Amicus Brief

Czymbor’s Inc v City of Saginaw and Deborah Kimple, City Manager

Case Year: 2006
Case Forum: Michigan Supreme Court
Keywords: Home Rule City Act (HRCA), discharge of firearms, pre-emption, Hunting Area Control, Michigan's Natural Resources and Environmental Protection Act (NREPA)
Amicus Counsel:

Michael P. McGee | Jeffrey S. Aronoff | Miller, Canfield, Paddock and Stone, P.L.C. | 150 West Jefferson Suite 2500 | Detroit, MI 48226 | 313-963-6420


The Legislature did not pre-empt local ordinances prohibiting the discharge of firearms and other weapons simply by enacting the “Hunting Area Control” chapter of the NREPA, but rather established an optional protocol for local governments seeking to regulate firearms discharge, which was not intended to eliminate local governments’ well-established authority to regulate firearms discharge. Because the ordinances regulating the discharge of firearms and other weapons are police power ordinances relating to the health, safety, and general welfare of citizens within the City, they are separate and distinct from hunting regulations. The trial court and the Court of Appeals correctly ruled that the city of Saginaw ordinances, by regulating the discharge of firearms, are a proper exercise of the city’s police powers. No other matter of local government regulation has a greater connection to public safety as the discharge of weapons. Certainly, their regulation remains a matter of local police power, though such power is not absolute and must be exercised in a manner that comports with state law restrictions. In the instant case, the Legislature has simply provided cities with an alternative means of controlling firearms, which co-exists with cities’ legal authority to regulate the discharge of firearms.


The actions of the DNR throughout these proceedings have been, to say the least, contradictory. Initially, the DNR refused to issue hunting permits to Michael Czymbor solely because of the existence of defendants’ discharge ordinances. However, the DNR now claims that these same ordinances are invalid to the extent that they do not provide a hunting exception, because only the DNR may prohibit the discharge of weaponry in hunting areas under MCL 324.41901. Moreover, the department claims that areas need not be established under part 419, despite the clear language of MCL 324.41901, because its “exclusive authority to regulate the taking of game” under § 40113a(2) obviates the need to comply with the requirements of § 41901. Additionally, the DNR has failed to acknowledge the existence or effect of Rule 299.3048. Certainly, if the DNR no longer wishes to acquiesce to defendants’ antidischarge ordinance, it is free to take the necessary steps to amend its administrative rules to conform to the view it urges in its briefs. It may not, however, simply ignore the language of MCL 324.41901 or the requirements of the Administrative Procedures Act.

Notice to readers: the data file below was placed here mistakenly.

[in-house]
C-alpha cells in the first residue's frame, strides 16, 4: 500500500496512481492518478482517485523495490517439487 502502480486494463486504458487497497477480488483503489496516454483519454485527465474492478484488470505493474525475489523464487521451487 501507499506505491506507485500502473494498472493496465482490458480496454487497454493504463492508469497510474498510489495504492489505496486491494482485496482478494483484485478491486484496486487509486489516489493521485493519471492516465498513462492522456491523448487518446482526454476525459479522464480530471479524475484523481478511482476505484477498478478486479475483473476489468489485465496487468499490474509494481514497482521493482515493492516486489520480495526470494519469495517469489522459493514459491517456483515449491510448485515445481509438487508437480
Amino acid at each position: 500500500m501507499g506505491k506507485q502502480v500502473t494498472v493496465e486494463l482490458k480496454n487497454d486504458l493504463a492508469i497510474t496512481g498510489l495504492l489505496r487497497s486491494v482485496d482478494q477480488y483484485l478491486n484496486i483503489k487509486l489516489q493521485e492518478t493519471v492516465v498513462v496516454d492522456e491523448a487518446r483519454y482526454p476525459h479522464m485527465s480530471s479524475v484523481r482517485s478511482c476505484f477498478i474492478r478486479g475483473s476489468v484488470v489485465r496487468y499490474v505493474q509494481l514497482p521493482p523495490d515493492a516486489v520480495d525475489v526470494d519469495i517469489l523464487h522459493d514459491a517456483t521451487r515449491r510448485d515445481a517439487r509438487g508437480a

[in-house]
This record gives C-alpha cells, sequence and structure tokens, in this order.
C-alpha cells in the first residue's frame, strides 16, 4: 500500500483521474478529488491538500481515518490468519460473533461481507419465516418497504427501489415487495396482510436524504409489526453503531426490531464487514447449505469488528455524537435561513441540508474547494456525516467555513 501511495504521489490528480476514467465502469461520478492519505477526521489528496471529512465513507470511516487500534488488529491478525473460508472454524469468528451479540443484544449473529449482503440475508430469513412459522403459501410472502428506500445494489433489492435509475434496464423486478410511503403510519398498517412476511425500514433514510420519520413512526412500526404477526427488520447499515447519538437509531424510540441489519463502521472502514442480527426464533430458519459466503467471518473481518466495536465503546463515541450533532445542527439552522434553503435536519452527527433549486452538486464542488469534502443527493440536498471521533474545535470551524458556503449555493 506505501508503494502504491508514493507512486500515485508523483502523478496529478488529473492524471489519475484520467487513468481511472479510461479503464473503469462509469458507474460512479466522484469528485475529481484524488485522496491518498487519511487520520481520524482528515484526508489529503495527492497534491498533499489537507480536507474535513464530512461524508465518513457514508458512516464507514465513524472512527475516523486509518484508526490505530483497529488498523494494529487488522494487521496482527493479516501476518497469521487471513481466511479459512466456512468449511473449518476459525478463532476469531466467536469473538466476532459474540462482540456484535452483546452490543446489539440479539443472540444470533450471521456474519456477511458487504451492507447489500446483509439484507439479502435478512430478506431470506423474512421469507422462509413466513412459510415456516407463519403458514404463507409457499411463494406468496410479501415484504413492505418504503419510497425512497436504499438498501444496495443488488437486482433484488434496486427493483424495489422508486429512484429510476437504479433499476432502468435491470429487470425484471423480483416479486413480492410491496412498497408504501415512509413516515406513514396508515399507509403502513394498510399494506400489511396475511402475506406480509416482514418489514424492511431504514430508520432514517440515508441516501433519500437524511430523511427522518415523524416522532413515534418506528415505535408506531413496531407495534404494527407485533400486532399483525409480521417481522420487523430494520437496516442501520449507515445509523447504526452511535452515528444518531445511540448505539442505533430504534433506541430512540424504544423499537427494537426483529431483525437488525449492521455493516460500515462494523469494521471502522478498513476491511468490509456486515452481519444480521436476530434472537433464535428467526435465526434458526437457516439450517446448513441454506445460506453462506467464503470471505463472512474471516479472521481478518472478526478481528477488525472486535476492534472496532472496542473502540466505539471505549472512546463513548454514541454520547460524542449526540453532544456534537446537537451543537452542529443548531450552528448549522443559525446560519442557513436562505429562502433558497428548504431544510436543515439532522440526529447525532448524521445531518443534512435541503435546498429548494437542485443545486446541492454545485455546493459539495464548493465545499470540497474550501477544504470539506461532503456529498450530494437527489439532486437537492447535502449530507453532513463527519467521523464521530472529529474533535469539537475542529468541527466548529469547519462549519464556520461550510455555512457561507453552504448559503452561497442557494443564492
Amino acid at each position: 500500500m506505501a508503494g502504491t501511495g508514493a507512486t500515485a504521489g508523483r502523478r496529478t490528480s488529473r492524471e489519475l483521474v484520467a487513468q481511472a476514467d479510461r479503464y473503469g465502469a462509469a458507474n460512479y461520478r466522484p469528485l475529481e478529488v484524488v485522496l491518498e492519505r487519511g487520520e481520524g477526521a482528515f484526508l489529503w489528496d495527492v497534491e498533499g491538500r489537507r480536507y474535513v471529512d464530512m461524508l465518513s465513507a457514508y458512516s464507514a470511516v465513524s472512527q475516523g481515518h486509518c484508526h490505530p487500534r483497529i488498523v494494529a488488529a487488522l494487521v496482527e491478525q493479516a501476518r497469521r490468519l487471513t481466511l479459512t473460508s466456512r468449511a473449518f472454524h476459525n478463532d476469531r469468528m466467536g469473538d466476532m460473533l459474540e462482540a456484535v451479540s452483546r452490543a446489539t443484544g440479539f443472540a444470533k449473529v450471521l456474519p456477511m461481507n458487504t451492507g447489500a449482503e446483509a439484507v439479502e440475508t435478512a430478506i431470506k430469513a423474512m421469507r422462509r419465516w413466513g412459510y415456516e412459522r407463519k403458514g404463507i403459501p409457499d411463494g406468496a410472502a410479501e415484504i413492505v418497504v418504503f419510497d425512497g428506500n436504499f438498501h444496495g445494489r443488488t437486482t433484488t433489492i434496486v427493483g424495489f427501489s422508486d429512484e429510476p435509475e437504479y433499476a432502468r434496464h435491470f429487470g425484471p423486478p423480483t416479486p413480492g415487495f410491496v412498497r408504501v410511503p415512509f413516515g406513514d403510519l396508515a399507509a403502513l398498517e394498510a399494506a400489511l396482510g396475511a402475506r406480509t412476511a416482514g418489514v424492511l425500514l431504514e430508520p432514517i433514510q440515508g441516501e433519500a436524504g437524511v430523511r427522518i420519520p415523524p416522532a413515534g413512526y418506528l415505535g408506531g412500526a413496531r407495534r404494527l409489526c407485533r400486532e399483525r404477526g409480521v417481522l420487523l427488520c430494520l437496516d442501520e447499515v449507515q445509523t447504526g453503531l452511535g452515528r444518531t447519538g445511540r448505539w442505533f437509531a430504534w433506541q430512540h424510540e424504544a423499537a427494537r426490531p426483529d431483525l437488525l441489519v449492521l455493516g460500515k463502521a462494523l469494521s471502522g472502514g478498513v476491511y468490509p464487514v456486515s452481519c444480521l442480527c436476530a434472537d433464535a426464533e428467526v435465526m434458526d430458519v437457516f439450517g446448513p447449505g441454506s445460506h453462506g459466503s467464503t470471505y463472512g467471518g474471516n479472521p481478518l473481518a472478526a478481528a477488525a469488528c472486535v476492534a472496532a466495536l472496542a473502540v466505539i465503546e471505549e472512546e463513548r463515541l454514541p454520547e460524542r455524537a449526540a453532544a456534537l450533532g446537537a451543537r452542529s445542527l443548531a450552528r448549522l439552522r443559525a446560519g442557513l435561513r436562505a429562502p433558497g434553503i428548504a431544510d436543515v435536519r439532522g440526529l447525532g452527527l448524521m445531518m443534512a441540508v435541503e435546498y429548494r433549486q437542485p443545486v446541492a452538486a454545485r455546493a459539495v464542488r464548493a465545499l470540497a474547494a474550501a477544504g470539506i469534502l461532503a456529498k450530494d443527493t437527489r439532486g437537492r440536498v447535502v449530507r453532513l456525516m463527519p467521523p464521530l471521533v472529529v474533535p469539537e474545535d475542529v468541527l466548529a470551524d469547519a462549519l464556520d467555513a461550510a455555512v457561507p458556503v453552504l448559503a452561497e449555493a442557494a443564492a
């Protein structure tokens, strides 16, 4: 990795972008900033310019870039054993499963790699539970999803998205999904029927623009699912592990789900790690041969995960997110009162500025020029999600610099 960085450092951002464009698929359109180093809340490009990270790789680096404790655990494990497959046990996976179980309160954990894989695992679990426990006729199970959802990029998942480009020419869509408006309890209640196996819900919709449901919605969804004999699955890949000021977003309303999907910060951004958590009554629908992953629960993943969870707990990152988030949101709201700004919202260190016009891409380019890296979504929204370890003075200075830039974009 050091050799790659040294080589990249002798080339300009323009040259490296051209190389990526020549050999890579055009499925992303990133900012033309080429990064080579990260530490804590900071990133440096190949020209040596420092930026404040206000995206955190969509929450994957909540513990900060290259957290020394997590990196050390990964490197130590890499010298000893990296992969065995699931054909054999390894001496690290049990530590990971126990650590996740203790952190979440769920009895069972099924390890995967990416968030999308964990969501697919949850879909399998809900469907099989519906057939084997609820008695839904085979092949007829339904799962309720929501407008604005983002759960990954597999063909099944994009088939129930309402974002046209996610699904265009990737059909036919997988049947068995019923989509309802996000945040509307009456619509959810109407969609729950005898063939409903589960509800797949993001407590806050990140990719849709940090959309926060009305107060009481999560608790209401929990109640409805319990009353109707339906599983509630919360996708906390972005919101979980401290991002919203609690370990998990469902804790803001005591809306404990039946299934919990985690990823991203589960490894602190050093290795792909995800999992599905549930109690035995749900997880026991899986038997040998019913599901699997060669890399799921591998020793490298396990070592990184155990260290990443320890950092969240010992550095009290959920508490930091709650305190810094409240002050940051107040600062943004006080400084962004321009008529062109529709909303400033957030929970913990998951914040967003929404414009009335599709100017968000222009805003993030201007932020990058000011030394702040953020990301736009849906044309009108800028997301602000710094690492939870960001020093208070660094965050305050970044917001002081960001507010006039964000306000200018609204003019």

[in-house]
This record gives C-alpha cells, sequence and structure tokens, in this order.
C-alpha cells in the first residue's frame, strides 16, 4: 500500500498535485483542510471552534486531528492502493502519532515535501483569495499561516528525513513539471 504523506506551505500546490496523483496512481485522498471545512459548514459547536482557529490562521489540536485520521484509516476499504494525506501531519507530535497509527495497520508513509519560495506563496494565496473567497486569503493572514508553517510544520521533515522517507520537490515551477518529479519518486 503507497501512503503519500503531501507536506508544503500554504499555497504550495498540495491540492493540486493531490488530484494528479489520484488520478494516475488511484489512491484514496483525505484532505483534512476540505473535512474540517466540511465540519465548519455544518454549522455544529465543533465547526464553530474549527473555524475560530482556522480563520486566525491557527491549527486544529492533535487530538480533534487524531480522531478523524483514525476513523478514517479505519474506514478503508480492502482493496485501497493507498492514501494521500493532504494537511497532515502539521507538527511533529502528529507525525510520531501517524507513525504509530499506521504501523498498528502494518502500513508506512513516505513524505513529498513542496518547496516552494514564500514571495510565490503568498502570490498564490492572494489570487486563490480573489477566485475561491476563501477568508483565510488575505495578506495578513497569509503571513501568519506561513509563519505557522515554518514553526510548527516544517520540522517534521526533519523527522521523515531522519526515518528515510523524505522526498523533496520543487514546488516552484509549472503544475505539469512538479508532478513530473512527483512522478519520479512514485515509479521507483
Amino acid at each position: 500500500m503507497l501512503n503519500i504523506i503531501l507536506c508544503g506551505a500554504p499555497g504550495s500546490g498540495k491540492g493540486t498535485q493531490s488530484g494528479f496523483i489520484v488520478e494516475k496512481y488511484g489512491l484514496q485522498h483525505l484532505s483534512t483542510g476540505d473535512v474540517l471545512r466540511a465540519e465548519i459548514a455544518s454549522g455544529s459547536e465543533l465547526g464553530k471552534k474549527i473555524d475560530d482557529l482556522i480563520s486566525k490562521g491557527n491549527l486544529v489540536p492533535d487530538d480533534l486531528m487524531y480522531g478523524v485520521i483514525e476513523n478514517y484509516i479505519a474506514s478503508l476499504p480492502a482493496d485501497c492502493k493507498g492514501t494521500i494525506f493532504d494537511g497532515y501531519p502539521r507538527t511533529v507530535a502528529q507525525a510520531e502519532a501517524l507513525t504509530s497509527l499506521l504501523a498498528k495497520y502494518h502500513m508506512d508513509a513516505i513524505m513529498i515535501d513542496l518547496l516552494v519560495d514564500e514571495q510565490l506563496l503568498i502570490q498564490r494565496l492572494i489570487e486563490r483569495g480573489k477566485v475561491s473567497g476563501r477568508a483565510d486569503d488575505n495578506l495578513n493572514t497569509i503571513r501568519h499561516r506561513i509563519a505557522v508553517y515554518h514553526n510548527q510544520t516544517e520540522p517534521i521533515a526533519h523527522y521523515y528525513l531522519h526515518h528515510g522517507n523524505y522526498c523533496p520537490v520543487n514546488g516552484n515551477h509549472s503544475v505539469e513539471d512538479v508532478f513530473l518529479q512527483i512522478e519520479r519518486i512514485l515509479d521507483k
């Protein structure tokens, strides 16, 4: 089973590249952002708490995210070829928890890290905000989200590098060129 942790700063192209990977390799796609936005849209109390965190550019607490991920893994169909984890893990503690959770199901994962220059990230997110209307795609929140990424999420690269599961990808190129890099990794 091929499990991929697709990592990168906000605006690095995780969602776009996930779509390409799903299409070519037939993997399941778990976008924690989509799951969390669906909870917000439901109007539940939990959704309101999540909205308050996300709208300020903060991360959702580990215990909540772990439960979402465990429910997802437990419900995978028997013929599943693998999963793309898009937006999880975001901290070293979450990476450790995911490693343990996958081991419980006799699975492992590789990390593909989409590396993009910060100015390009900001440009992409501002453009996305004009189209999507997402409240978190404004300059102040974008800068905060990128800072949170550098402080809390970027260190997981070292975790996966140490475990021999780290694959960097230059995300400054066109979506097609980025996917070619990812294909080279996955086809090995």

The judgment of the Court of Appeals granting summary disposition to defendants is affirmed, although for an alternative rationale.

MSC requested LDF amicus brief? No

Plaintiffs own a 56-acre parcel of property located in the city of Saginaw. Plaintiffs claim that the property has been used for hunting for many years. In 1999, defendant city of Saginaw enacted Saginaw Ordinances, title ix, § 130.03(D), which prohibits the discharge of firearms within the city. The ordinance contains four exceptions, but does not provide an exception for hunting. Subsequently, in 2002, defendant enacted Saginaw Ordinances, title ix, § 130.02, which prohibits the discharge of many types of projectiles, including arrows “by use of any bow…” This ordinance contains no exceptions.
In 2003, plaintiff Michael Czymbor sought a hunting permit from the DNR. However, according to plaintiffs’ affidavit, the DNR denied plaintiff a hunting permit because the DNR “understood that hunting was not allowed” on plaintiffs’ property as a result of defendants’ ordinances. The DNR further indicated to plaintiff that it would issue hunting permits in the future if the city ordinances are repealed and “hunting is restored to the property.” Plaintiffs filed an action for a declaratory judgment and a motion for a temporary restraining order, challenging the validity of the two ordinances because neither contained an exception for hunting. Plaintiffs claimed that the ordinances were invalid to the extent that they interfered with lawful hunting activity. Because the DNR was granted the authority to regulate or prohibit the discharge of hunting weapons under MCL 324.41901, plaintiffs argued that the statute preempted the ordinances.

Case Number: 2006-03
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